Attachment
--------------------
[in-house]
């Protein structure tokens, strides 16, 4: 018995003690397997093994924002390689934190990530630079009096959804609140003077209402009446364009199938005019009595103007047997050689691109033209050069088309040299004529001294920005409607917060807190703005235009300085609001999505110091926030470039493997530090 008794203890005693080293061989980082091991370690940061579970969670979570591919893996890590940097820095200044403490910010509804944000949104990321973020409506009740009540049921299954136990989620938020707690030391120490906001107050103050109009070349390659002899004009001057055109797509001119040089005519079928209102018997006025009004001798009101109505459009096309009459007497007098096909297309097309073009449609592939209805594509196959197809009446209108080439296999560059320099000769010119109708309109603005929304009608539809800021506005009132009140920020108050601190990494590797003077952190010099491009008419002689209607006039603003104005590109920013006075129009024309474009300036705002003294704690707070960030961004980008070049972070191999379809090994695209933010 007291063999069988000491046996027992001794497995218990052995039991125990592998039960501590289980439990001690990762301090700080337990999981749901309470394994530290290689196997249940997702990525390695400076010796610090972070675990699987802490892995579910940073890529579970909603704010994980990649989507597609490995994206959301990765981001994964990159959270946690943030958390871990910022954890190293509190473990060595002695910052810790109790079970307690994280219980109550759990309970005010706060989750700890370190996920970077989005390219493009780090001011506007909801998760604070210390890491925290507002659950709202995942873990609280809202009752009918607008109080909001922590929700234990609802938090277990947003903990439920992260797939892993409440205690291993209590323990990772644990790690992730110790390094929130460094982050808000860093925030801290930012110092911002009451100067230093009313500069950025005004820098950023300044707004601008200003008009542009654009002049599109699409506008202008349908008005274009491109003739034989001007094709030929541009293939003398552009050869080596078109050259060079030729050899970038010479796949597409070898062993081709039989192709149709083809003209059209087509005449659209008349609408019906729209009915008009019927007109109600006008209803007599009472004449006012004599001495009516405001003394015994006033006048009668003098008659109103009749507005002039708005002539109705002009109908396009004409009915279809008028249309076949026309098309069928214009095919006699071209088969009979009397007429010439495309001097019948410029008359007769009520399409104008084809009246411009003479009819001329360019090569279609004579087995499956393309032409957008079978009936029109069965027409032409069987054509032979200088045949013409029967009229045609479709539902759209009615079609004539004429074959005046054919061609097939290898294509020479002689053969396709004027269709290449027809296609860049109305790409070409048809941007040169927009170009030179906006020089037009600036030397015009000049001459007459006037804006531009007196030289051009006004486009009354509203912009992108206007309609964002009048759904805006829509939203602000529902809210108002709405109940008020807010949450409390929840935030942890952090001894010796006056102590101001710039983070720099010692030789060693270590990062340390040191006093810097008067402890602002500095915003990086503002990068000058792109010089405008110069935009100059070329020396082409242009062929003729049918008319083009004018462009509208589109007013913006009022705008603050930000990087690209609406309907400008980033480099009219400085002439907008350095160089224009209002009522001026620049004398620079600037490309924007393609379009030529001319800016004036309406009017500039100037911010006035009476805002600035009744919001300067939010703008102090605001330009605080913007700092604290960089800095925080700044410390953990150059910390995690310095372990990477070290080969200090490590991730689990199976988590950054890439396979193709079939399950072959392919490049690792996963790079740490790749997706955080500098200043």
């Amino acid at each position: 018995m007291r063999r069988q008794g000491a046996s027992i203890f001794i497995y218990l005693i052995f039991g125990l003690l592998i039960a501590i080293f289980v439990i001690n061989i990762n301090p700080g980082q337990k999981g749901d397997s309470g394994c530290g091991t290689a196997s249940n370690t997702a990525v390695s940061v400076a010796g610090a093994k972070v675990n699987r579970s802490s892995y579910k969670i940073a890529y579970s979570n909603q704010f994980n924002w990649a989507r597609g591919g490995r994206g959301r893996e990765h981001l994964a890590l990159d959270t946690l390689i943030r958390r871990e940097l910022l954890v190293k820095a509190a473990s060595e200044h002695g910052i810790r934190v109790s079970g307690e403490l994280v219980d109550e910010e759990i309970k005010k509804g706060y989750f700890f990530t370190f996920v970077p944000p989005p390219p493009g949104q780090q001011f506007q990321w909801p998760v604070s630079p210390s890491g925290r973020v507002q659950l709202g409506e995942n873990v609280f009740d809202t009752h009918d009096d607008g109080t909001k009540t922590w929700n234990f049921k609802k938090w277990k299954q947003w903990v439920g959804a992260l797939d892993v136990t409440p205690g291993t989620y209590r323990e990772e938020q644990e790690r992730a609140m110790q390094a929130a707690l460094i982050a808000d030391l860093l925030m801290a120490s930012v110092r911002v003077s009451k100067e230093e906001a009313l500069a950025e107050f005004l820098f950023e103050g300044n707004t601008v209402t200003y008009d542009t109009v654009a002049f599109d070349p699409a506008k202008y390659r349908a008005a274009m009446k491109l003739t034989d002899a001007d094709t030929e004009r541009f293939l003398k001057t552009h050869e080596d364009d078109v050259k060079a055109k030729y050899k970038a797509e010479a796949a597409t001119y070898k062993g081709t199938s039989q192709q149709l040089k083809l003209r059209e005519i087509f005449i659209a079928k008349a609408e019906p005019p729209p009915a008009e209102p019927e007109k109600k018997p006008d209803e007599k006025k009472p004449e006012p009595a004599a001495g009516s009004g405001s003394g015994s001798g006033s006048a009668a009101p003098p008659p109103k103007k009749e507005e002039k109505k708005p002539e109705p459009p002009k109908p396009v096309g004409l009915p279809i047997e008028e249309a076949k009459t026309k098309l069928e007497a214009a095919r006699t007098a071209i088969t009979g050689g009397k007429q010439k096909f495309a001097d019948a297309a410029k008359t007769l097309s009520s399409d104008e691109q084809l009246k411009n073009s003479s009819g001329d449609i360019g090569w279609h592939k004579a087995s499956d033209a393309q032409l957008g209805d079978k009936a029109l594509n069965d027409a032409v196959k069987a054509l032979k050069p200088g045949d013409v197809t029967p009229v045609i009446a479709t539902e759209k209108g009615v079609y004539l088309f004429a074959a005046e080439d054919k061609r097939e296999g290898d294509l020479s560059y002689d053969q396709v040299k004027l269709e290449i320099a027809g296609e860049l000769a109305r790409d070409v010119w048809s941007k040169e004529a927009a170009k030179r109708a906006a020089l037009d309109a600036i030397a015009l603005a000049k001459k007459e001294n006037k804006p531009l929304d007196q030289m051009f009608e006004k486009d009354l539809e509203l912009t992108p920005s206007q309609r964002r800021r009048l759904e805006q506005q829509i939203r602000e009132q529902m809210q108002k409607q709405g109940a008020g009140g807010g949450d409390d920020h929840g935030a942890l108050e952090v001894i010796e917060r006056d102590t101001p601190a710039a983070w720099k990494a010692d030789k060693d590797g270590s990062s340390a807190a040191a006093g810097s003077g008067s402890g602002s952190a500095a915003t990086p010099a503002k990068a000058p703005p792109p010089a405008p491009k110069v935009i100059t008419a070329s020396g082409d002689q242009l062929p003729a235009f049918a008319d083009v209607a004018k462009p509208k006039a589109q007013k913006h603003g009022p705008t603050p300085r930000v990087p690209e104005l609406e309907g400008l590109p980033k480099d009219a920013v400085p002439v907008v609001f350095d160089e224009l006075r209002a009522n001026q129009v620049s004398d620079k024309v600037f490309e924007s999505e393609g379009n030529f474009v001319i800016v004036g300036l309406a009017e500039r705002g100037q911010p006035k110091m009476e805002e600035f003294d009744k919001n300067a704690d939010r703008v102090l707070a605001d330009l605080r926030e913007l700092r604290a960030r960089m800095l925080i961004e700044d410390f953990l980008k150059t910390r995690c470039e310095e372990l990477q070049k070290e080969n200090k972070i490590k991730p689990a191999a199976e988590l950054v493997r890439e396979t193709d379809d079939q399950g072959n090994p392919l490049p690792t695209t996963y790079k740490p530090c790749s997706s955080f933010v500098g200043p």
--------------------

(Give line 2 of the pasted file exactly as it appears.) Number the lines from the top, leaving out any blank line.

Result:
């Protein structure tokens, strides 16, 4: 018995003690397997093994924002390689934190990530630079009096959804609140003077209402009446364009199938005019009595103007047997050689691109033209050069088309040299004529001294920005409607917060807190703005235009300085609001999505110091926030470039493997530090 008794203890005693080293061989980082091991370690940061579970969670979570591919893996890590940097820095200044403490910010509804944000949104990321973020409506009740009540049921299954136990989620938020707690030391120490906001107050103050109009070349390659002899004009001057055109797509001119040089005519079928209102018997006025009004001798009101109505459009096309009459007497007098096909297309097309073009449609592939209805594509196959197809009446209108080439296999560059320099000769010119109708309109603005929304009608539809800021506005009132009140920020108050601190990494590797003077952190010099491009008419002689209607006039603003104005590109920013006075129009024309474009300036705002003294704690707070960030961004980008070049972070191999379809090994695209933010 007291063999069988000491046996027992001794497995218990052995039991125990592998039960501590289980439990001690990762301090700080337990999981749901309470394994530290290689196997249940997702990525390695400076010796610090972070675990699987802490892995579910940073890529579970909603704010994980990649989507597609490995994206959301990765981001994964990159959270946690943030958390871990910022954890190293509190473990060595002695910052810790109790079970307690994280219980109550759990309970005010706060989750700890370190996920970077989005390219493009780090001011506007909801998760604070210390890491925290507002659950709202995942873990609280809202009752009918607008109080909001922590929700234990609802938090277990947003903990439920992260797939892993409440205690291993209590323990990772644990790690992730110790390094929130460094982050808000860093925030801290930012110092911002009451100067230093009313500069950025005004820098950023300044707004601008200003008009542009654009002049599109699409506008202008349908008005274009491109003739034989001007094709030929541009293939003398552009050869080596078109050259060079030729050899970038010479796949597409070898062993081709039989192709149709083809003209059209087509005449659209008349609408019906729209009915008009019927007109109600006008209803007599009472004449006012004599001495009516405001003394015994006033006048009668003098008659109103009749507005002039708005002539109705002009109908396009004409009915279809008028249309076949026309098309069928214009095919006699071209088969009979009397007429010439495309001097019948410029008359007769009520399409104008084809009246411009003479009819001329360019090569279609004579087995499956393309032409957008079978009936029109069965027409032409069987054509032979200088045949013409029967009229045609479709539902759209009615079609004539004429074959005046054919061609097939290898294509020479002689053969396709004027269709290449027809296609860049109305790409070409048809941007040169927009170009030179906006020089037009600036030397015009000049001459007459006037804006531009007196030289051009006004486009009354509203912009992108206007309609964002009048759904805006829509939203602000529902809210108002709405109940008020807010949450409390929840935030942890952090001894010796006056102590101001710039983070720099010692030789060693270590990062340390040191006093810097008067402890602002500095915003990086503002990068000058792109010089405008110069935009100059070329020396082409242009062929003729049918008319083009004018462009509208589109007013913006009022705008603050930000990087690209609406309907400008980033480099009219400085002439907008350095160089224009209002009522001026620049004398620079600037490309924007393609379009030529001319800016004036309406009017500039100037911010006035009476805002600035009744919001300067939010703008102090605001330009605080913007700092604290960089800095925080700044410390953990150059910390995690310095372990990477070290080969200090490590991730689990199976988590950054890439396979193709079939399950072959392919490049690792996963790079740490790749997706955080500098200043």